It is easy to see why Marc Blitzstein’s “Regina” is rarely performed. It’s a demanding work that tackles issues of greed, race relations and other seedy elements of humanity head-on while fusing many musical styles that make it hard to characterize.
Because there are so many elements to this opera that includes 10 major characters, it is difficult to mount and probably not suited for many companies. Opera Theatre of St. Louis, however, has earned a well-deserved reputation of tackling such challenges so it is no surprise that its company debut of “Regina” can be considered nothing less than an unqualified success.
Embodying the Composer’s Ideals
Blitzstein had a fascinating musical background. The composer studied in Europe with Arnold Schoenberg and Nadia Boulanger and was a contemporary and good friend of Leonard Bernstein. Most notably, he was an unabashed Communist whose life tragically ended when he was murdered at the age of 58 with several projects unfinished.
It is Blitzstein’s politics that serve as the template for “Regina,” based on the Lillian Hellman play “The Little Foxes” – best known for the movie version starring Bette Davis. His opera premiered on Broadway in 1949, and many aspects of the work, including the dialogue, have been reworked in various productions since.
The story centers on the title character, Regina Giddens, and her brothers Oscar and Ben. There is little sense of family, however, with this trio whose dealings are strictly business – and shady business at that. The setting is Alabama in 1900 with the aristocratic South giving way to one that is a product of capitalism, with black servants at the beck and call of the Giddens clan.
The St. Louis version, under the direction of James Robinson, is loosely based on a 1991 Scottish Opera version. Delicate handling of the racially charged themes that serve this production well; race is always present but is rather intertwined with the ideas of exploitation by business owners as opposed to shrouding them.
Graham Leads the Luxury Casting
Part of the greatness of this work is how all of the characters have their moments in this opera. Yet the foursome of Regina, her brothers, and Oscar’s wife Birdie are the most important, and these roles have been cast superbly starting with mezzo-soprano Susan Graham, employing a Southern accent to good effect in the title role.
Graham’s performance alone would be reason enough to attend. The character of Regina is the embodiment of all of Blitzstein’s themes and Graham is extraordinary in a multi-faceted portrayal of a woman who is manipulative to the fullest degree.
Regina’s avarice comes shining through in her showpiece Act one aria “The Best Thing of All” which is delivered with spicy disdain. Her controlling nature is shown in obvious fashion by Graham during her shabby treatment of husband Horace and also more subtly by how she races up and down the staircase at the start of Act two because she must always have the last word. Graham’s Regina may be the best individual performance at OTSL in recent years.
Phillips An Emphatic Birdie
Brothers Ben and Oscar Hubbard are played by bass-baritone James Morris and baritone Ron Raines, respectively. The story goes that the great Morris signed on to add a St. Louis debut to his lengthy resume after arriving in town for a master class a few years ago, and it says a lot for this production when a star like him blends in almost as an afterthought. Raines is known more for acting and musical theater although his operatic background already included OTSL. Their machinations between each other and with Regina were spot-on.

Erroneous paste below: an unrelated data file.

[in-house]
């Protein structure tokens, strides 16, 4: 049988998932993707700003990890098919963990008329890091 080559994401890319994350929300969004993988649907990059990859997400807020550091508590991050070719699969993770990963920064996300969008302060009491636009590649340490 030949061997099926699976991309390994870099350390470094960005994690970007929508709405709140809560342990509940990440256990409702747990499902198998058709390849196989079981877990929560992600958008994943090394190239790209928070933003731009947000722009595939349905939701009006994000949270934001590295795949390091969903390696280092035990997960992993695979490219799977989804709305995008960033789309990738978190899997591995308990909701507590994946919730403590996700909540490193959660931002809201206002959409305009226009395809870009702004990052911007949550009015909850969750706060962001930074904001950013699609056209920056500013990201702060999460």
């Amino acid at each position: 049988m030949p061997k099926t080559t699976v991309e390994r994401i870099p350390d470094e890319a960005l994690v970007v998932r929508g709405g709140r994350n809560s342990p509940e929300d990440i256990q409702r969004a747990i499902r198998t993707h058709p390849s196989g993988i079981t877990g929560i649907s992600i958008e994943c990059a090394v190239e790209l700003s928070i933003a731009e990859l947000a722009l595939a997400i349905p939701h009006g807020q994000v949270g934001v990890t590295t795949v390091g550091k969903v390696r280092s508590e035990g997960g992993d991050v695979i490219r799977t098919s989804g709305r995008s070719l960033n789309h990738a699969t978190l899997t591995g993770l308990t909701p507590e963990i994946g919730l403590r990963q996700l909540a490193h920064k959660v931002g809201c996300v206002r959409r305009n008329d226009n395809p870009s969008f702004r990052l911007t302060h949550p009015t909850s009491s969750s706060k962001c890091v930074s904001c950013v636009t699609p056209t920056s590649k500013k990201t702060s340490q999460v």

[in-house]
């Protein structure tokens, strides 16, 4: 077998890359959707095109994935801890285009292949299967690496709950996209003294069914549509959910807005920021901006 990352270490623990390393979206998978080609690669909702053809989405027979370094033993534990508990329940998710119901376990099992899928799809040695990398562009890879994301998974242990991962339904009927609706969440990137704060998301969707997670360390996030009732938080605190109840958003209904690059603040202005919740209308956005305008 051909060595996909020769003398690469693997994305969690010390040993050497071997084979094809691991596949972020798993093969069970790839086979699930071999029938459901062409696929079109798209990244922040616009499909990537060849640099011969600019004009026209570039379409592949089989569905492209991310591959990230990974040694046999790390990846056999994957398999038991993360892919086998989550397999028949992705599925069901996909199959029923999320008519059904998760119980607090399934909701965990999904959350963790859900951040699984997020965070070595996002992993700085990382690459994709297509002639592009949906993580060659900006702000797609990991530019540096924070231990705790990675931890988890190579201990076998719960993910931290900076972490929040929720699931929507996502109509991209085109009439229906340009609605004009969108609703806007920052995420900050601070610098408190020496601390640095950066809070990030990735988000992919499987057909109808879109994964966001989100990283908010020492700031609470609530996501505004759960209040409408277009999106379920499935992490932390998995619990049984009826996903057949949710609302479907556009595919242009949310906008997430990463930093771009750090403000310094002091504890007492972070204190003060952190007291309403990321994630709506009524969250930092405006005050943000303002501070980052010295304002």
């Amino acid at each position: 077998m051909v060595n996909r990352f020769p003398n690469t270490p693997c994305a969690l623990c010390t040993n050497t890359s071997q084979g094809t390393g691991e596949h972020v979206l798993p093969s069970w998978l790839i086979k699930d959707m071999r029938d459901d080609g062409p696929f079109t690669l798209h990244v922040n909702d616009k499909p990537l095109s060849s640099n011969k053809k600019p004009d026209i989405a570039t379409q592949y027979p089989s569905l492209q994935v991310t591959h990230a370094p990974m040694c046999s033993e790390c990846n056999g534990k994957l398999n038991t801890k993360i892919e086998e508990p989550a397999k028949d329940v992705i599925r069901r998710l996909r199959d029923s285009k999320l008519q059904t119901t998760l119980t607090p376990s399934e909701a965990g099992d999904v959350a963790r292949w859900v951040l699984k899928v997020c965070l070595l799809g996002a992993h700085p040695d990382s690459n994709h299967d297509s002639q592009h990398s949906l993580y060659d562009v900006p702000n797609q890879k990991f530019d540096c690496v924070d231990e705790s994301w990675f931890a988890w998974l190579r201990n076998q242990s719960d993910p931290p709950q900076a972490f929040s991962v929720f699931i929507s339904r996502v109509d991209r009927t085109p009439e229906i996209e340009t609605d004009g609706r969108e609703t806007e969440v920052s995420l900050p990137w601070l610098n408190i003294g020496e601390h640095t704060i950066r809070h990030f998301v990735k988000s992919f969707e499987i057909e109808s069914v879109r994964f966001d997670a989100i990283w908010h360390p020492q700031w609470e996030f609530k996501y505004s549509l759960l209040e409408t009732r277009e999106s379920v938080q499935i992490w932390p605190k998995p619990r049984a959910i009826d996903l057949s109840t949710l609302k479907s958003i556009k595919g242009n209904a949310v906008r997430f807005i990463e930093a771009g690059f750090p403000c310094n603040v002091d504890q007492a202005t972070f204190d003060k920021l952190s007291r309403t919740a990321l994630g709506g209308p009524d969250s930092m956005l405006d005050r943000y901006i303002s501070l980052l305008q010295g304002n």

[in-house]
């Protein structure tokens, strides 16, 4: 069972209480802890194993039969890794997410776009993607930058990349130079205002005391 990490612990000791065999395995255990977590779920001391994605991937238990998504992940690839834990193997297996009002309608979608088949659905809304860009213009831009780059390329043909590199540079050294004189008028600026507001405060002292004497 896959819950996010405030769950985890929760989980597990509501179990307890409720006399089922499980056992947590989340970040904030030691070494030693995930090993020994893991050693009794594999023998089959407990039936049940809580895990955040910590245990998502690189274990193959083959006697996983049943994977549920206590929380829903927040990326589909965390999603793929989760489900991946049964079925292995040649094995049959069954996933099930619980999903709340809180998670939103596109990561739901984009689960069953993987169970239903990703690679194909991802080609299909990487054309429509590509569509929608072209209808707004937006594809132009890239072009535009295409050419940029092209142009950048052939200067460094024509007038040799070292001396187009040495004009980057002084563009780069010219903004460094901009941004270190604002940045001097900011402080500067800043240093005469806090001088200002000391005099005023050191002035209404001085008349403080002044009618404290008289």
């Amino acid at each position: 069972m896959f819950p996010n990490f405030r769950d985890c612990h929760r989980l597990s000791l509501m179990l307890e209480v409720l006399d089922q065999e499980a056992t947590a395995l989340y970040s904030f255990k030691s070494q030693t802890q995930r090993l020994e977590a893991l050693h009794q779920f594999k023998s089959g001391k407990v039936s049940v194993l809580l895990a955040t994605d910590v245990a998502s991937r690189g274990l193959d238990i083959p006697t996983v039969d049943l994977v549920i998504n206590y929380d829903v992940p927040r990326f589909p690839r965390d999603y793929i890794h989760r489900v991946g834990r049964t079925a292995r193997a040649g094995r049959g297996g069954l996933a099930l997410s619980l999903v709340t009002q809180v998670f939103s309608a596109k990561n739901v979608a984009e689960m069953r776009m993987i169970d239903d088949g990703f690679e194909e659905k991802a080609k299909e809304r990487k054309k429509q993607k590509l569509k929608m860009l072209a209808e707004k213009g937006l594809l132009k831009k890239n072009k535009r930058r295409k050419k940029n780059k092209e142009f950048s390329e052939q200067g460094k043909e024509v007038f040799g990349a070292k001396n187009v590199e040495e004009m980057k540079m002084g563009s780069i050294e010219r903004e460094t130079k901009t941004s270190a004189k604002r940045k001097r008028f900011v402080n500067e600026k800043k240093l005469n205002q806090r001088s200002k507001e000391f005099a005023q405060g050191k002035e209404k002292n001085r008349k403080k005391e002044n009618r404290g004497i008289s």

The soprano Susanna Phillips is used to performing in much bigger houses and found the more intimate setting in St. Louis ideal to showcasing her talents as Birdie. Her rendition of “Music, music, music” in Act one was more subdued compared to the outpouring of emotion brought forth in her “Lionnet” aria in Act three as she laments that her marriage to Oscar was not out of love but for the estate pictured on the painting at the back of the clever set designed by Allen Moyer.
The Rest Is Top-Notch
The genius of this production was that the audience not only got a feel for the aforementioned main characters but the others as well. Bass-baritone Kristopher Irmiter sounded like a deep bass as Horace, the dying husband of Regina. The mezzo-soprano Melody Wilson sang the contralto role as the loyal housekeeper Addie, deftly displaying hints of the racism present.
Perhaps the best musical moment of the night was when Irmiter, Phillips, Wilson, and the excellent Monica Dewey as Alexandra combined for the Act 3 “Rain Quartet.” The soprano Dewey was luminous in her Act one aria “What will it be for me?” and her character’s resolve in walking out on Regina in the finale brought the drama to its climax. Baritone Justin Austin as the sage Cal and tenor Michael Day as the sneering Leo were memorable in their smaller parts.
Making the Case for “Regina”
Where “Regina” ranks among American operas is up for debate but this OTSL production makes a case for inclusion near the top. Moyer’s scenery brings the South alive and James Schuette’s costumes add to that regional flavor.
Conductor Stephen Lord is masterful at negotiating the various musical styles employed by Blitzstein that include gospel, jazz, blues, and ragtime. The decision to mic the spoken dialogue helped make the plot coherent. The cast led by Graham was about as perfect as could be while Blitzstein’s ideas of economic inequality resonate nearly 70 years later. Anyone fortunate to have seen this “Regina” at OTSL simply experienced magic.